Indigenous people are integral to the conservation of Australia’s biodiversity and maintenance of cultural resources. Their ecological knowledge, passed on from one generation to another, has seen them successfully manage their land for tens of thousands of years. The importance of this knowledge is recognised throughout the world and is financially supported by investments in a variety of Indigenous Land Management Programs (ILMPs) (mostly, but not exclusively, funded by government). Aside from generating ecological benefits, these programs generate many co-benefits – i.e. social, cultural and economic benefits which accrue to Indigenous people, the government and the wider Australian community.
A previous research project (on which this new project builds) highlighted that we have some understanding of the monetary value of some of these co-benefits (e.g. incomes earned by rangers), but have an incomplete understanding of other less tangible co-benefits (e.g. those relating to culture). So we do not have a holistic appreciation of the net benefit (or economic ‘value’) of ILMPs, to support investment funding decisions.
Moreover, we have an incomplete understanding of the way in which co-benefits vary across different types of land management programs; knowing whether some programs generate more co-benefits than other programs can help guide investment decisions.
Funding agencies such as governments, businesses and NGOs would like to know if their investments represent ‘value for money’. This project will provide quantified, comparable data about the co-benefits of different types of ILMPs. In doing so, it will generate information that is likely to:
a. Support continued and improved funding to support Indigenous people working on country; and
b. Better guide investments towards ILMPs that effectively deliver most benefit in different contexts.
The current research will focus on:
The study will be undertaken with the support of five PBCs in two regions: Ewamian Aboriginal Corporation (QLD), Walalakoo Aboriginal Corporation, Yi-Martuwarra/Yanunijarra Aboriginal Corporation, Bunuba Dawangarri Aboriginal Corporation, and Gooniyandi Aboriginal Corporation (WA). The research will follow ethical standards and work on the basis of mutual benefits, mutual trust and mutual respect.
|Multiple benefits and knowledge systems of ILSMPs: June 2018 (project update)|
|Using measures of wellbeing for evaluating the impact of Indigenous Land & Sea Management programs (policy note)|
|Are Indigenous Land & Sea Management Programs a pathway to Indigenous economic independence? (policy note)|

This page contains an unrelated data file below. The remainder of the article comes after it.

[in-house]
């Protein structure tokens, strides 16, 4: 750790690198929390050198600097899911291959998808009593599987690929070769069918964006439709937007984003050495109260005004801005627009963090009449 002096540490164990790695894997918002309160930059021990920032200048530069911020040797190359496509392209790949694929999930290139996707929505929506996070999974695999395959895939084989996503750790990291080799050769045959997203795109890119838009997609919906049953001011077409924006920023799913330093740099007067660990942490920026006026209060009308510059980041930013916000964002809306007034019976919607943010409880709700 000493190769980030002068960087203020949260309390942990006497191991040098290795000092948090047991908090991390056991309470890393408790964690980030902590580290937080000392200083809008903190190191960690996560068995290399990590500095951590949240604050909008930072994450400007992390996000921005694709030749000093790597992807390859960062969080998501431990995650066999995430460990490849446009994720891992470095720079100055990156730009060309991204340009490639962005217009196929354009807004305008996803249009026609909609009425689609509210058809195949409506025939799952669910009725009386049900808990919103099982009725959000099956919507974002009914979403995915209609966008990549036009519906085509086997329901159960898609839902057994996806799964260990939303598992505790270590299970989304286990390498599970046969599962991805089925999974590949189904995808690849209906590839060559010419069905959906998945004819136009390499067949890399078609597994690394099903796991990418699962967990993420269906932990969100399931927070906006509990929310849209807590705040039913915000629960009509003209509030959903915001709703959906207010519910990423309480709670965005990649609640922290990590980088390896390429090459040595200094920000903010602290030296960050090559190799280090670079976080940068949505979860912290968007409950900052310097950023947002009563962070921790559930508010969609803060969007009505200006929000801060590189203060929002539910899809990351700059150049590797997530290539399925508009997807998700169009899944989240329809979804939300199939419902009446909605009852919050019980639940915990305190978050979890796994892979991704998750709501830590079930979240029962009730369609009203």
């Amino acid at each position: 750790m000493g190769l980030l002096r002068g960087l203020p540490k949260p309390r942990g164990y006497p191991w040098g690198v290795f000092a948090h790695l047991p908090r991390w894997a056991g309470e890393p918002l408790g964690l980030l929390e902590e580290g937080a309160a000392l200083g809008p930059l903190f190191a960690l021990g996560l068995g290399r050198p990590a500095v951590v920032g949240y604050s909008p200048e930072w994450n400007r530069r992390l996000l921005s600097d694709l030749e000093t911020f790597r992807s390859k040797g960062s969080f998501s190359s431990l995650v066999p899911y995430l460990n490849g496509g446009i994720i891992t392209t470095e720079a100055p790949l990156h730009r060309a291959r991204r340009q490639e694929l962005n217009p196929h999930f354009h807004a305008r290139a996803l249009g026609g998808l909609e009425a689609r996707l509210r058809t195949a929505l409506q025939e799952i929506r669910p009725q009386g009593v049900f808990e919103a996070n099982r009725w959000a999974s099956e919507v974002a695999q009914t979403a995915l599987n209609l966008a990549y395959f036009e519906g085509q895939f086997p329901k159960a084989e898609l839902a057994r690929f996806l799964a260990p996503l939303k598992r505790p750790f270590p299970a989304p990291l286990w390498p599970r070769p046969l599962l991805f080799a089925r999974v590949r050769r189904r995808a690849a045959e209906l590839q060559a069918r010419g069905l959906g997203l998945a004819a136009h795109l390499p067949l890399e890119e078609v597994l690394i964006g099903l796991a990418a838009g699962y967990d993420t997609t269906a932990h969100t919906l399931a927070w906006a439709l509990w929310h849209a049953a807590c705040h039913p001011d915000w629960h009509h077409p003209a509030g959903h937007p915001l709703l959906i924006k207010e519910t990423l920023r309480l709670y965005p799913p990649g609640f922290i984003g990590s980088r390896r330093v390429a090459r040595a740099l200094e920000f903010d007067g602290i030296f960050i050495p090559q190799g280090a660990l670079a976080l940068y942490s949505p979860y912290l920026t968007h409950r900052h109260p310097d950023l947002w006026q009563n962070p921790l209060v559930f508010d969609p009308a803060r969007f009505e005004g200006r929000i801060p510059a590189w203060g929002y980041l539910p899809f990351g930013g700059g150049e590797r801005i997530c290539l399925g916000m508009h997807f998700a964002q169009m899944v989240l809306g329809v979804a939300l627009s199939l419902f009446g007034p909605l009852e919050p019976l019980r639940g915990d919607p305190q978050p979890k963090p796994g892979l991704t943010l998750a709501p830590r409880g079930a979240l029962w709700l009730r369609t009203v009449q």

|Improving our understanding of the multiple benefits of Indigenous Land & Sea Management Programs (science summary)|
|Can Indigenous Land and Sea Management Programs help ‘close the gap’? (policy note)|
|Multiple benefits and knowledge systems of ILSMPs: Dec 2017 (project update)|
|Multiple benefits and knowledge systems of ILSMPs: June 2017 (project update)|
|Multiple benefits and knowledge systems of ILSMPs (start-up factsheet)|
Are Indigenous land and sea management programs a pathway to Indigenous economic independence?
Jarvis D, Stoeckl N, Addison J, Larson S, Hill R, Pert P, Lui FW. 2018. Are Indigenous land and sea management programs a pathway to Indigenous economic independence? The Rangeland Journal, https://doi.org/10.1071/RJ18051
Indigenous land and sea management programs: Can they promote regional development and help “close the (income) gap”?
Jarvis D, Stoeckl N, Hill R & Pert P. 2018. Indigenous land and sea management programs: Can they promote regional development and help “close the (income) gap”? Australian Journal of Social Issues. 00:1–21. doi: 10.1002/ajs4.44.
Using measures of wellbeing for impact evaluation: Proof of concept developed with an Indigenous community undertaking land management programs in northern Australia
Larson S, Stoeckl N, Jarvis D, Addison J, Prior S & Esparon M. 2018. Using measures of wellbeing for impact evaluation: Proof of concept developed with an Indigenous community undertaking land management programs in northern Australia. Ambio https://doi.org/10.1007/s13280-018-1058-3
The crowding out of complex social goods
Stoeckl N, Hicks C, Farr M, Grainger D, Esparon M, Thomas J, & Larson S. 2018. The crowding out of complex social goods. Ecological Economics 144: 65-72. ISSN 0921-8009. https://doi.org/10.1016/j.ecolecon.2017.07.021.The crowding out of complex social goods
The project is being led by Professor Natalie Stoeckl from James Cook University (JCU). Professor Stoeckl will be assisted by JCU’s Jane Addison, Diane Jarvis, Michelle Esparon, Daniel Grainger, Marina Farr and Silva Larson.
Representatives from the five communities where the research will be undertaken—Sharon Prior, Brendan Fox, Peter Murray, Steve Heggie, Melinda Sheppard, Damian Parriman, Vaughan Duncan, Lynette Shaw and Chantelle Murray—will provide assistance such as sourcing data and cultural brokering.
In WA, this project is partnering with Bunuba, Gooniyandi, Yanunijarra and Nyikina-Mangala Traditional Owners. In Qld, this project partners with Ewamian Traditional Owners.